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SDLP could live to rue failure to forge a partnership with UUP

Aligning with moderate unionism could have helped offset Stormont’s dysfunction and kept out Alliance

SDLP leader Colum Eastwood in front of a mural of former leader John Hume

It looked like the SDLP had turned a corner in the 2019 UK general election.

The party had its best result in a decade, rising three points to 15 per cent and gaining two seats (from zero). This built on rising support during council and European contests earlier that year, so it did not appear to be a fluke – yet it has all since melted away. The SDLP dropped to 9 per cent in last year’s assembly election, the worst result in its 50-year history. It no longer has enough seats to qualify for the Executive and its Assembly leader, Matthew O’Toole, has become “leader of the opposition”.

The drop has continued in opinion polls – down to 7 per cent in the last three quarterly LucidTalk surveys for the Belfast Telegraph, the most recent published this week. That puts the SDLP level with Traditional Unionist Voice, considered a minor party. The UUP is also in serious trouble but it is still entitled to a seat on the Executive and its polling has bottomed out at 10 per cent.

In 2019 the SDLP benefited from a general backlash against Sinn Féin’s boycott of Stormont, plus a particular problem for Sinn Féin in Derry, where voters turned against it over perceptions of cronyism. The SDLP could have built on these developments but Sinn Féin moved swiftly to deny it the chance, restoring Stormont within a month, then ruthlessly purging its Derry constituency association.


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The SDLP also benefited from an undeclared electoral pact with Sinn Féin in 2019, supposedly related to Brexit but mysteriously excluding anti-Brexit unionists. This gained it a seat in Belfast but cost it the claim of emerging from Sinn Féin’s shadow.

There is a sense of “damned if you do or damned if you don’t” for SDLP leader Colum Eastwood.

“He is regularly told to attack Sinn Féin or stop attacking Sinn Féin,” Prof Jon Tonge of Liverpool University wrote in Monday’s Belfast Telegraph. “Neither strategy yields voting gold. It merely defines the once-dominant party of nationalism by what Sinn Féin does.”

However, there was briefly a third option for the SDLP. After the 2016 Assembly election, when official opposition was introduced at Stormont, the UUP, SDLP and Alliance all opted out of the Executive, leaving the DUP and Sinn Féin alone in power.

UUP leader Mike Nesbitt tried to foster the idea of a cross-community opposition offering “a whole new middle-ground politics” by encouraging voters to transfer between his party and the SDLP. He used the slogan “vote Mike, get Colum”. Excruciatingly, Eastwood did not reciprocate – although he did address the 2016 UUP party conference.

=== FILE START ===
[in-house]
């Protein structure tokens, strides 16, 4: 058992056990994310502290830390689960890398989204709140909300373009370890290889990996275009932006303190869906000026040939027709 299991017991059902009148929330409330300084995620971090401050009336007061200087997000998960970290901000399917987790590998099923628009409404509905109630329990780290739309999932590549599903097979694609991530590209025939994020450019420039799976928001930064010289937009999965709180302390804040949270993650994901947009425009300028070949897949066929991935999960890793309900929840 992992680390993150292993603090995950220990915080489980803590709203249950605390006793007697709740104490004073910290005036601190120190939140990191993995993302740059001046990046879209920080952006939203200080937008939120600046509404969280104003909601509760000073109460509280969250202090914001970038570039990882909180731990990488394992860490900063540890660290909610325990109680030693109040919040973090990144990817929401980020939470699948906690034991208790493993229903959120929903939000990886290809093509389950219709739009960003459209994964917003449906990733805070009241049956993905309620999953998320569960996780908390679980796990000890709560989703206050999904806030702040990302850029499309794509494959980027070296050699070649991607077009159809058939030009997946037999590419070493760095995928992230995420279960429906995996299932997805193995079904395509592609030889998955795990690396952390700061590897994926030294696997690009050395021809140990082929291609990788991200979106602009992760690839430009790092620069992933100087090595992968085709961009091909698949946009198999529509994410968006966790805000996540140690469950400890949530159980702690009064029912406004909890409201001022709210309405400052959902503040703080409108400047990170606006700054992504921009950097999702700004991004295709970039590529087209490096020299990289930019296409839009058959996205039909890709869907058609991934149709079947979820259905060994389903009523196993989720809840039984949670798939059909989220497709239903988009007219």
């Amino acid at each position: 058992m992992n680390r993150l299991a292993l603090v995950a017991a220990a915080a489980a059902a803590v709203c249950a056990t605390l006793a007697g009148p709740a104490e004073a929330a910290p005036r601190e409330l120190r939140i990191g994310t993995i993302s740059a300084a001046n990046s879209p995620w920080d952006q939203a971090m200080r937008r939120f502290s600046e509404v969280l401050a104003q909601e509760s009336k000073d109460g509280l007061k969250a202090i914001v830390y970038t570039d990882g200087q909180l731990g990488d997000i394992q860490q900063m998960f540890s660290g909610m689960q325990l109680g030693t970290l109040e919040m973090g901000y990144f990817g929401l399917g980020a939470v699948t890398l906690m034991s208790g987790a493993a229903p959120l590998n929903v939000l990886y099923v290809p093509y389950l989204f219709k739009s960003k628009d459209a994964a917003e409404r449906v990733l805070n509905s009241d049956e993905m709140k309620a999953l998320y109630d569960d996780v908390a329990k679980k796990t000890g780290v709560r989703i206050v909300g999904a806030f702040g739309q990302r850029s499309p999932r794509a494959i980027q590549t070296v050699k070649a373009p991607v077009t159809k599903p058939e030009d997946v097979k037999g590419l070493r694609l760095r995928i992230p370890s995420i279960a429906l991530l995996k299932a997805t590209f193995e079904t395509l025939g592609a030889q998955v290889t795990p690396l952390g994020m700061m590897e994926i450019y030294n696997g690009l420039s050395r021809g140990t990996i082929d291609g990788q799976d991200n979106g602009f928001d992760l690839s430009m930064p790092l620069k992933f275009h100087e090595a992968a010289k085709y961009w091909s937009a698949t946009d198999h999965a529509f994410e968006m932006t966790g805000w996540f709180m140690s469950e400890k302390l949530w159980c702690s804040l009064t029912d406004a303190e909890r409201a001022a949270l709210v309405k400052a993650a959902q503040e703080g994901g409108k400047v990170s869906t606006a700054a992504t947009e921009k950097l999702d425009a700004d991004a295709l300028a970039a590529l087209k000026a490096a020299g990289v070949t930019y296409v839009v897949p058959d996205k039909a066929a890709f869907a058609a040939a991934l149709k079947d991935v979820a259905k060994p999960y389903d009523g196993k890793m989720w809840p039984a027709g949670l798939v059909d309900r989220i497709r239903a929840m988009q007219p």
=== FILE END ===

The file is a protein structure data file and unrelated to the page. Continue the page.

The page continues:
Had a joint platform been professionally arranged it could have capitalised on the disaffection with Sinn Féin and the DUP that followed Stormont’s 2017 collapse. Instead, that became the Alliance surge

When Stormont collapsed in early 2017 over the RHI scandal, Nesbitt had an opportunity to test the idea at the ballot box. He said he would personally transfer to the SDLP, but again Eastwood did not reciprocate. While both parties maintained their vote share in the election that March, Nesbitt considered this a failure and resigned immediately.

Eastwood’s reticence throughout had been understandable. Announcing a transfer policy without detailed agreement from the other party was amateurish, caused open dissent within the UUP and squandered the presentational power of the idea.

The concept was sound, however, even if the execution was an embarrassment. A small but significant number of UUP and SDLP votes always transfer, albeit more for tactical than noble reasons.

When the DUP and Sinn Féin found themselves alone in office, they tried to present themselves as the natural powersharing partners of government, even arranging a joint statement on Brexit. It would have been far more plausible for the UUP and SDLP to portray themselves as natural powersharing partners in opposition.

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Had such a joint platform been professionally arranged it could have capitalised on the disaffection with Sinn Féin and the DUP that followed Stormont’s 2017 collapse. Instead, that became the Alliance surge – early signs of which were evident in the 2017 election, before taking off in 2019.

Although Alliance’s polling has peaked at 15 per cent, this appears to be a permanent new feature of the landscape, making it too late for the UUP and SDLP to stake their collective claim on the centre ground.

This may come to be seen as a great what-if of Northern Ireland politics. The mere existence of a multiparty opposition in 2016 forced the DUP and Sinn Féin to try to improve, even when their electoral positions were unassailable.

A cross-community opposition, with the UUP and SDLP of comparable size, would have helped simplify the conundrum now facing Stormont: how to reform powersharing, so that a DUP or Sinn Féin walkout cannot cause another collapse.

Nationalists and unionists together could just have voted for the other lot, like in a normal democracy. Eventually, they might even have done so.